If you think that’s dumb, fair enough. But going after ‘free speech’ concerns by citing the legalism of the First Amendment always struck me as a shortcut.

    “Next time you see someone telling everyone how politically incorrect he is, mention that racism against minorities is still a serious problem in the US. Go online and say you are a feminist who has some concerns about the portrayal of females in video games. See what happens.”

    It seems to get you a job at Vice. You present the concept that the other side is worse on this front as a given at several points in this article, which meshes up with the current cultural stereotypes on this issue. Certainly, there’s a contingent, but I’m not so sure this actually holds up. It’s not too hard to find examples of the other side, i.e. http://heatst.com/entertainment/social-justice-warriors-push-teen-to-suicide/ (this is ignoring the aforementioned question of getting people fired)

    This also tends to fall back on the concept that women in the aggregate get the brunt of online abuse, mainly from (‘fedora’ stereotype style) men. Every single study I’ve seen of this issue doesn’t back up this conclusion:

    Most online misogynistic abuse come from women: http://www.telegraph.co.uk/technology/2016/05/26/women-are-responsible-for-half-of-online-abuse-study-finds/
    Also backed up by a study done for the Labour Party #ReclaimTheInternet campaign – a study that seems to have selectively released its results, as though it didn’t back up their political agenda as much as they hoped: http://www.bbc.com/news/technology-36380247
    Demos found men get more harassment than women online: http://www.thedailybeast.com/articles/2014/09/04/men-are-harassed-more-than-women-online.html
    And so did Pew Research: http://www.pewinternet.org/2014/10/22/online-harassment/

    I don’t really consider myself an MRA and tend to find that whole subculture a bit icky on the whole, but I’ve been following this issue for awhile and think they have a point on this specific front. This seems to have become a cultural trope – backed up by the very same institutions you seem to think never report on the ‘other side’ of the PC divide – based on largely anecdotal evidence.

    Again, not trying to ruin your day or get into a fight, but there’s some food for thought. Hopefully something in there will have been worth reading.

    Reply
    1. Jim Kovpak Post author

      First of all to tackle the first section of your post, I’m very happy that there are those who support all kinds of unpopular speech such as Capernick. Unfortunately this tends not to be a mainstream opinion. What we constantly see is an endless parade of sensationalism about PC “gone mad,” safe spaces, soft youth, etc.

      I agree that there are a lot of idiotic things going on in academia now, but there are intelligent ways to address it and bad ways.

      Now on to my supposedly libertarian argument- it’s not. My point is that many of the people decrying people losing their jobs basically are libertarians or conservatives who believe that employment should be at-will and the boss has the right to be totalitarian dictator in the workplace…except when an employee says something that offends some marginalized group and they threaten a boycott. Now the employer is apparently supposed to ignore profit motive and take the hit.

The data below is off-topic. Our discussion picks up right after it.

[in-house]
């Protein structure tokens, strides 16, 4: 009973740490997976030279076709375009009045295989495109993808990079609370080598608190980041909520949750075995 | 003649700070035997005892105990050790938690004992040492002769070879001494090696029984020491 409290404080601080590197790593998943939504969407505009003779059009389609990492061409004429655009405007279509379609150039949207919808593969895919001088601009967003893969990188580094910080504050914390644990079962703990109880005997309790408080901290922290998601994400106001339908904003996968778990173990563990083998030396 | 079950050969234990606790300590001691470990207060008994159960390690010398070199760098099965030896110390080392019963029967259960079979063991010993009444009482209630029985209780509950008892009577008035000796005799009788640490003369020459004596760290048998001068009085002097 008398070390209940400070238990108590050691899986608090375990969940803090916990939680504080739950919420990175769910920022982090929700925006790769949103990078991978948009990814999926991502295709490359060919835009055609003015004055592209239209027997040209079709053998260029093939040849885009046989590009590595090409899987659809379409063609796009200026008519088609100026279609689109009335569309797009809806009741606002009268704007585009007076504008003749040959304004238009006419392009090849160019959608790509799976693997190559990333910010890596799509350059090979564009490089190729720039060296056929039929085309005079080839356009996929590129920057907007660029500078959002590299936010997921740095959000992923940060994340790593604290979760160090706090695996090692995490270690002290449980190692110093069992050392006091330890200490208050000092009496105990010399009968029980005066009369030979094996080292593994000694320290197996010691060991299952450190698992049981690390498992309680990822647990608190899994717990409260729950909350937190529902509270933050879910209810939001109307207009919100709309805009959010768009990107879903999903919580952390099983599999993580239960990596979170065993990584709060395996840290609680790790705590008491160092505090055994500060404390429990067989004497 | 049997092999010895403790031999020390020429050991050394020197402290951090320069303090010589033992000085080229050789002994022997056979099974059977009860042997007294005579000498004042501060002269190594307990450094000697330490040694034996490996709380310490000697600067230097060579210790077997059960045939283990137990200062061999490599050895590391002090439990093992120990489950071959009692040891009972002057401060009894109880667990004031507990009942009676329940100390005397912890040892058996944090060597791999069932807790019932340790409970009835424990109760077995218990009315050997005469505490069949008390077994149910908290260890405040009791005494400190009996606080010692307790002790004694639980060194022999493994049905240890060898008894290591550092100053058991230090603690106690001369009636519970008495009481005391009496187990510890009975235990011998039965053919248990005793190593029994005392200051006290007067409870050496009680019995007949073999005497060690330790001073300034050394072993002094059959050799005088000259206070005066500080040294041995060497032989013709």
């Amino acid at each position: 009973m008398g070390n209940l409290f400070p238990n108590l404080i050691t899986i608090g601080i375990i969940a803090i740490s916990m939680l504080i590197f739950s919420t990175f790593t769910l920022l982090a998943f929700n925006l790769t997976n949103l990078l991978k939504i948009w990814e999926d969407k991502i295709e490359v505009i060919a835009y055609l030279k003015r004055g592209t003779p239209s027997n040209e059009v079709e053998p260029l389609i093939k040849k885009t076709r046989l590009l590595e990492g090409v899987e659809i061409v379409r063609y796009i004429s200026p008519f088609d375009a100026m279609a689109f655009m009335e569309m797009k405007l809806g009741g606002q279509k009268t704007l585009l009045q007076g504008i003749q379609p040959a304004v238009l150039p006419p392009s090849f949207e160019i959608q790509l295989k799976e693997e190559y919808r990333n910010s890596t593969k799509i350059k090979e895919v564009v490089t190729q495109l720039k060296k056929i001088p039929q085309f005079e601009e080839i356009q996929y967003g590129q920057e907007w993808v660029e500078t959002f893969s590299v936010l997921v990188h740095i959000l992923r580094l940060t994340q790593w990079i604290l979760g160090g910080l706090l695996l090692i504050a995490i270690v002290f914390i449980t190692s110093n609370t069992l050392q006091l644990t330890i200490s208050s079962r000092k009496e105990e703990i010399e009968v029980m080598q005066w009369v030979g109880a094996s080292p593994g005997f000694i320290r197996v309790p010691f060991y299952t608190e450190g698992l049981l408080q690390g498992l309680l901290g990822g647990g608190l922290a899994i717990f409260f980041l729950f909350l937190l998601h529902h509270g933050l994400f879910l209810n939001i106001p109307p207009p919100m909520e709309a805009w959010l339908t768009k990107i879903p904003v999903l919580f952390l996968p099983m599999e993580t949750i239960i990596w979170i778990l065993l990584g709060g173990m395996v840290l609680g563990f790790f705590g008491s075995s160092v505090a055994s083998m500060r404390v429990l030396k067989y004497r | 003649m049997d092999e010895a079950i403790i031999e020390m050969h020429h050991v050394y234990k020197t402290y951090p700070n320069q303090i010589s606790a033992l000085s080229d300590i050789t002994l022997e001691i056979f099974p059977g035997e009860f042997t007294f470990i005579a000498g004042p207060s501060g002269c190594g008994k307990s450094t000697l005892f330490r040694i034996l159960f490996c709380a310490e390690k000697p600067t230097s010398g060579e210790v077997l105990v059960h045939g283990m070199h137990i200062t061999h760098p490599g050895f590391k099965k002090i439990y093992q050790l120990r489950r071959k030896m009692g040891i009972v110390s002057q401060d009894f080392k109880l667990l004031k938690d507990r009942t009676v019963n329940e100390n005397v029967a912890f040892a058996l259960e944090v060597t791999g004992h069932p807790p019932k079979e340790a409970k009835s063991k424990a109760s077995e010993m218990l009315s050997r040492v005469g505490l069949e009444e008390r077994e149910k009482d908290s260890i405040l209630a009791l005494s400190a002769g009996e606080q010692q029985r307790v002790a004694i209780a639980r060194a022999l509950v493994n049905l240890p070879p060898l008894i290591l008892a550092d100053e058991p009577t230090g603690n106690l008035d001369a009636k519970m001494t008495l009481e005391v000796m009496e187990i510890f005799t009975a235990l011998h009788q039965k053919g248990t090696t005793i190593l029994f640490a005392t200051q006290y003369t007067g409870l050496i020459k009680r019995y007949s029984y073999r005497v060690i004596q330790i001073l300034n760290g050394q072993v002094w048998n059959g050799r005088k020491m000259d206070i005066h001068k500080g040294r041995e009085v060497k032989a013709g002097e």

I think both you and I agree that the fact that there are no guarantees about free speech in the workplace is just an example of how you can’t have true freedom in a system that requires you to spend the better part of your day in what is essentially a totalitarian dictatorship (seeing that your bosses have the right to dictate virtually everything you do in that time).

      And on that note, if we’re going to talk about the concept of free speech, I’m sorry but nobody has ever advocated absolute free speech. This would make society impossible. What is law is concrete, and sometimes imperfect, but it’s the best we can manage.

      Now as for brigading and harassment- I’m not entirely surprised that males might be targeted more often. Hell, I was targeted by a cyber stalker who was, incidentally, a woman. In fact I became the target of this person because I expressed a very, very acceptable opinion rather than something controversial.

      That being said, and without having read the studies in detail yet, I’m wondering as to the intensity of the harassment. Males will get called faggots online all the time, but what about death threats, rape threats, and massive movements like Gamergate?

      No matter what it’s for, there’s no doubt that this sort of behavior, whatever side if comes from, is at best not helpful in the least. This is something Cracked.com has pointed out in numerous podcasts- the fact that even when people join the hate campaigns against people who literally did say something bad, they aren’t really addressing any real problems. It’s easy to “call someone out” online, but actually addressing concrete examples of racism, misogyny, etc. takes work and time, and most people are content to just send a nasty Tweet and move on when the topic stops trending.